Neumann-Goretti teammates pray together before the championship game at the Palestra — an enduring trait of Catholic League sports. (Sarah Webb)

In the final seconds of the first game of a Catholic League championship doubleheader at the Palestra, a horde of rowdy fans from Roman Catholic began chanting, “We want Neumann. We want Neumann.”

Careful what you wish for.

With Miami University-bound senior Ja’Quan Newton strapping his team on his broad shoulders, Neumann-Goretti defeated Roman Catholic, 53-48, on Feb. 24 in front of a jam-packed and raucous Palestra.

While Roman’s fans were more vocal and creatively attired than N-G’s, it wasn’t enough to prevent the Saints from snaring their sixth-consecutive Catholic League title, eighth in 10 years, and 10th since Carl Arrigale took over the program 16 years ago.

(See a photo gallery and watch a video of the Catholic League boys and girls championship games.)

“They’re all special,” said Arrigale, who tied former Roman mentor Dennis Seddon as the all-time leader in CL coaching championships. Seddon coached from 1987 through 2008. “You look around and see a lot of players from the past. It’s a great thing.”

This victory was achieved in typical Neumann-Goretti style. The Saints showed signs of winning by a large margin, but a careless turnover or ill-advised shot selection kept Roman Catholic alive and, for a short time, planted in the proverbial driver’s seat.


Midway through the third quarter, Roman senior Rashann London (22 points, constant effort) helped the Cahillites forge a 33-28 lead, and it seemed as though the Saints were reeling. But a few blinks later, Neumann-Goretti scored the next eight points and led, 36-33, after three quarters.

In the fourth, Newton simply took over. He tallied nine of his game-high 23 points on the strength of five three throws, one mid-range jumper and a battle inside that resulted in a pretty kiss off the front rim.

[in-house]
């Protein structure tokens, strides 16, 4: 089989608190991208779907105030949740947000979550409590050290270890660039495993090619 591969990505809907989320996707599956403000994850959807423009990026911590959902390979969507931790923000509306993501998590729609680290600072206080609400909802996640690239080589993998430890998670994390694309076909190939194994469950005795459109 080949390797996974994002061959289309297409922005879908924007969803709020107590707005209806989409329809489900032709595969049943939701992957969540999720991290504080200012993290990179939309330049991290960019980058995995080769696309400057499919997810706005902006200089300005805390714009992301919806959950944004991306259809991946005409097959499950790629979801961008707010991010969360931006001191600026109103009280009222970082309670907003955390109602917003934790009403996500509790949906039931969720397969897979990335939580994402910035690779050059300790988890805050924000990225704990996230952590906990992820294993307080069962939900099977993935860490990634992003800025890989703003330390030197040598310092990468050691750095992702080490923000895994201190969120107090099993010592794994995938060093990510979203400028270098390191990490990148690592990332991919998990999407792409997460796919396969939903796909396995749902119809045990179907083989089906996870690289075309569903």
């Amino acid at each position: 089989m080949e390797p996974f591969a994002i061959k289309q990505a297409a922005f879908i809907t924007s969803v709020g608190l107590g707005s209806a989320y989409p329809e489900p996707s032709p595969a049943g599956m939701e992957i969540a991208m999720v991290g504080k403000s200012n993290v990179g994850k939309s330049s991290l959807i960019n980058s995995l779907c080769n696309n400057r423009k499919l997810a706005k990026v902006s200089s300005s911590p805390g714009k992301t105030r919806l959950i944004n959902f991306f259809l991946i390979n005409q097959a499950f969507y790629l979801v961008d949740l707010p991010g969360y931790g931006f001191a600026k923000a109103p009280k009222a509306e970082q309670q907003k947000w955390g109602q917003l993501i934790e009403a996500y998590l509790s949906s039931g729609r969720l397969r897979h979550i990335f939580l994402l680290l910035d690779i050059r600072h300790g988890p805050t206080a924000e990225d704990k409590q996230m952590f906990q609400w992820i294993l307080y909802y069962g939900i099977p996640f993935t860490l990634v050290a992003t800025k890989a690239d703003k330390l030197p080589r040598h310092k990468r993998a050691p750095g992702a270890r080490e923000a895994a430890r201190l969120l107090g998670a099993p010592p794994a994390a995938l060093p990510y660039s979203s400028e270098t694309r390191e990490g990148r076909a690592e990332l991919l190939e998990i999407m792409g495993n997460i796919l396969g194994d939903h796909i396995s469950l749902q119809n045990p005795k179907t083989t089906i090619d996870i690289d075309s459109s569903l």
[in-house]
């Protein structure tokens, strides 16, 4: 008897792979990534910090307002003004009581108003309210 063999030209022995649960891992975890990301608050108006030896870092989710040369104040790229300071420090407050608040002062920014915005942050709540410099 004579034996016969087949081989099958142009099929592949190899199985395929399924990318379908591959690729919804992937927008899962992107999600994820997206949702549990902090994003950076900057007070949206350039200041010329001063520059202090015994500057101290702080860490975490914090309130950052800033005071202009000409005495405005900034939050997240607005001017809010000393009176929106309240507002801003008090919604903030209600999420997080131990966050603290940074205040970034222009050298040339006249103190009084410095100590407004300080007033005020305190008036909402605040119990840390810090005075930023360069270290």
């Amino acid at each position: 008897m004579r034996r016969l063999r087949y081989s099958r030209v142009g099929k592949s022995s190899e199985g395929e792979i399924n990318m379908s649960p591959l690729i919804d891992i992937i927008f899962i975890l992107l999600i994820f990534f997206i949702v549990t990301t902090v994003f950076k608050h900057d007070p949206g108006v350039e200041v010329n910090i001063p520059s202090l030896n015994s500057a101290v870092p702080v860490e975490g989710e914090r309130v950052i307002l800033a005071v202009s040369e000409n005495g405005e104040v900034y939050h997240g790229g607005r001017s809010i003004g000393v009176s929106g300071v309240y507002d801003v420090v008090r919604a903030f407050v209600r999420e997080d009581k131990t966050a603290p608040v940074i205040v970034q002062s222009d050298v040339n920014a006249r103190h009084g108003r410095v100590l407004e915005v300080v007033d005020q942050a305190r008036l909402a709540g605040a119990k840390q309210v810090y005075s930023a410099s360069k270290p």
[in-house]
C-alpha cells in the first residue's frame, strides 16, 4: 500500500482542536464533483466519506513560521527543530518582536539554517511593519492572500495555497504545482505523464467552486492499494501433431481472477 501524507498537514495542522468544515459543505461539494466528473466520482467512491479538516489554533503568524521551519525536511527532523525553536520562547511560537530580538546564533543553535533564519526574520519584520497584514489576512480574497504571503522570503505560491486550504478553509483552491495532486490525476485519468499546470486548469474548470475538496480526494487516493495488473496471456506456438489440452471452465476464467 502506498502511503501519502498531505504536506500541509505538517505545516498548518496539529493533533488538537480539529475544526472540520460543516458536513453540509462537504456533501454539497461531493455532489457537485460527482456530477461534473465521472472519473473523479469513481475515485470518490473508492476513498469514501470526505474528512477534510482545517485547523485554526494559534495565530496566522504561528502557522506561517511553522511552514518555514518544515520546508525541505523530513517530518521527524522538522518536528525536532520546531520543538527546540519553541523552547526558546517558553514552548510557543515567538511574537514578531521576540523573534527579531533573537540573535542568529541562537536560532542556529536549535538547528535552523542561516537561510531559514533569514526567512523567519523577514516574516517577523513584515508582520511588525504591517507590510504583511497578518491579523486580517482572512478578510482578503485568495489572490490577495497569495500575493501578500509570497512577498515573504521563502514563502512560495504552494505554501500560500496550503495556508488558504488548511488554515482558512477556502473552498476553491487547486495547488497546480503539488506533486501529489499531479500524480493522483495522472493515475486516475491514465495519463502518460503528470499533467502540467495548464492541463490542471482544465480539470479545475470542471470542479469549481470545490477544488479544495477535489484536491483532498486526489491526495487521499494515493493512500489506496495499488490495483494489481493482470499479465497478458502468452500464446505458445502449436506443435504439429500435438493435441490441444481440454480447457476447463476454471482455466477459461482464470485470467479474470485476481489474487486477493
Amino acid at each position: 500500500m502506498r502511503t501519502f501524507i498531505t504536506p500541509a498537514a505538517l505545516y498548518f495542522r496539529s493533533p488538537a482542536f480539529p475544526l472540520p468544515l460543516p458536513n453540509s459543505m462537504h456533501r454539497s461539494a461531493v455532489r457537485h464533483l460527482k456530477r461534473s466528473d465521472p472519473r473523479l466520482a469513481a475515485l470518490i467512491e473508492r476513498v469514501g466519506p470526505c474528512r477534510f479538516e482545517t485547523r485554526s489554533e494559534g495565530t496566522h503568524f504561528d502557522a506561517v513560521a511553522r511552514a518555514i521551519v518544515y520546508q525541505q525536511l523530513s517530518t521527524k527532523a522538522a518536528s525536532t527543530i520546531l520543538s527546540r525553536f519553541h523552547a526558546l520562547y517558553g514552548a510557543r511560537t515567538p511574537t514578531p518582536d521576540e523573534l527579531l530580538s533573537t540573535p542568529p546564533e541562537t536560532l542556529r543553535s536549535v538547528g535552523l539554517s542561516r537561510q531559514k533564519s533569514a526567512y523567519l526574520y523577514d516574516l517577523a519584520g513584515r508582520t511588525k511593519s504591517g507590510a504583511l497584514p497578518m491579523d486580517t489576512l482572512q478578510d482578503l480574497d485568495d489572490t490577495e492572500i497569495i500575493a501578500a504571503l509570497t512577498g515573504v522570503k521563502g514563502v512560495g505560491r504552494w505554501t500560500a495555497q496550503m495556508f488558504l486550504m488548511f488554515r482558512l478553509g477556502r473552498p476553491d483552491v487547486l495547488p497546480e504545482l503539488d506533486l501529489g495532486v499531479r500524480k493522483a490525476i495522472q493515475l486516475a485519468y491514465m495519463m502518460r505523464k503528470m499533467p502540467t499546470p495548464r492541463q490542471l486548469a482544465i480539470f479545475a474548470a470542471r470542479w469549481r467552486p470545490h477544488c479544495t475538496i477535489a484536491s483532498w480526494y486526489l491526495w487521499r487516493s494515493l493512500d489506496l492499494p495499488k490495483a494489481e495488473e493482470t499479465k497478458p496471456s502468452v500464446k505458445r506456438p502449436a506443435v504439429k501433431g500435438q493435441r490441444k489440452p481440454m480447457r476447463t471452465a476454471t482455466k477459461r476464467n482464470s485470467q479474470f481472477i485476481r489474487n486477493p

He also set up senior teammate Jamal Custis for two loud dunks that energized the N-G faithful, enveloped four rebounds and defended yeomanly.

“The best time of the game is the end,” said Newton, stopped several times by young lads seeking an autograph. “It’s exciting. You have to play your game and have confidence in your abilities and your teammates.

“Roman got close, but we buckled down. I wasn’t nervous. We’ve been in close games all year. I just go out and play.”

Among teammates that feel fortunate to have Newton wearing their jersey is Custis, a senior forward and a graduate of St. Thomas Aquinas in South Philadelphia who netted 12 points, including the first six of the game.

“He’s one of the greatest players to ever play in our school,” Custis said. “He’s one of the best to ever play in the league, period, or the city for that matter.”

Custis said it was N-G’s defense that paid the most dividends.

“We know how important it is,” Custis said. “People talk about our offense, but it’s really what we are willing to do on defense that gets us our wins.”

That and incredible stamina.

“We run a lot of suicides in practice,” said senior Troy Harper, who scored 10 points. “We run and run and run. It’s crazy. And we put a lot of work in the gym. That started over the summer. A bunch of us got together at six in the morning. This is when it all becomes worth it.”

Arrigale has preached defense and stamina throughout his career.

“We don’t spend a lot of time stopping practice to talk about this and that,” Arrigale said. “We play. We play up and down the floor with very few breaks.”

Might not seem pretty. But it’s impossible to argue its success.


John Knebels can be reached at